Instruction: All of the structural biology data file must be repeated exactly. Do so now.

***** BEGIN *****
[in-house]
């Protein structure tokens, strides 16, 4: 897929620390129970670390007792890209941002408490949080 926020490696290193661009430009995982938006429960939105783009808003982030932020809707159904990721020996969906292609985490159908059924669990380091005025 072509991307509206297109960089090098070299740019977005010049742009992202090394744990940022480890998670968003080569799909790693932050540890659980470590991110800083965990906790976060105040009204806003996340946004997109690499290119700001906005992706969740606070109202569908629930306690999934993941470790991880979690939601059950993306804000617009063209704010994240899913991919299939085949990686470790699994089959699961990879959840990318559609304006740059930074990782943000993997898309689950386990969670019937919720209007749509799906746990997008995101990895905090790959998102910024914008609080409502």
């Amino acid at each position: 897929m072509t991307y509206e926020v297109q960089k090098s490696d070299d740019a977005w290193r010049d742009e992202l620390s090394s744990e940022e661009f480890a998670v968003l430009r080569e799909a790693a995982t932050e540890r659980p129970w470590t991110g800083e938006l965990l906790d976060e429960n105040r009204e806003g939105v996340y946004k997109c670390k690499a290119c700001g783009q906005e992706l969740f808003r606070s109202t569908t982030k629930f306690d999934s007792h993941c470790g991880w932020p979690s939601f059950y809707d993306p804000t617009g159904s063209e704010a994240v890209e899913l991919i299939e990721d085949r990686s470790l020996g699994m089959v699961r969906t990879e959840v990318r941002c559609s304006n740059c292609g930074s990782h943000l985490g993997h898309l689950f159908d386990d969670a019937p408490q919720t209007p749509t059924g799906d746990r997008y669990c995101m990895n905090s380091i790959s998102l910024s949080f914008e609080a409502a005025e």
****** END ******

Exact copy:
[in-house]
């Protein structure tokens, strides 16, 4: 897929620390129970670390007792890209941002408490949080 926020490696290193661009430009995982938006429960939105783009808003982030932020809707159904990721020996969906292609985490159908059924669990380091005025 072509991307509206297109960089090098070299740019977005010049742009992202090394744990940022480890998670968003080569799909790693932050540890659980470590991110800083965990906790976060105040009204806003996340946004997109690499290119700001906005992706969740606070109202569908629930306690999934993941470790991880979690939601059950993306804000617009063209704010994240899913991919299939085949990686470790699994089959699961990879959840990318559609304006740059930074990782943000993997898309689950386990969670019937919720209007749509799906746990997008995101990895905090790959998102910024914008609080409502």
């Amino acid at each position: 897929m072509t991307y509206e926020v297109q960089k090098s490696d070299d740019a977005w290193r010049d742009e992202l620390s090394s744990e940022e661009f480890a998670v968003l430009r080569e799909a790693a995982t932050e540890r659980p129970w470590t991110g800083e938006l965990l906790d976060e429960n105040r009204e806003g939105v996340y946004k997109c670390k690499a290119c700001g783009q906005e992706l969740f808003r606070s109202t569908t982030k629930f306690d999934s007792h993941c470790g991880w932020p979690s939601f059950y809707d993306p804000t617009g159904s063209e704010a994240v890209e899913l991919i299939e990721d085949r990686s470790l020996g699994m089959v699961r969906t990879e959840v990318r941002c559609s304006n740059c292609g930074s990782h943000l985490g993997h898309l689950f159908d386990d969670a019937p408490q919720t209007p749509t059924g799906d746990r997008y669990c995101m990895n905090s380091i790959s998102l910024s949080f914008e609080a409502a005025e």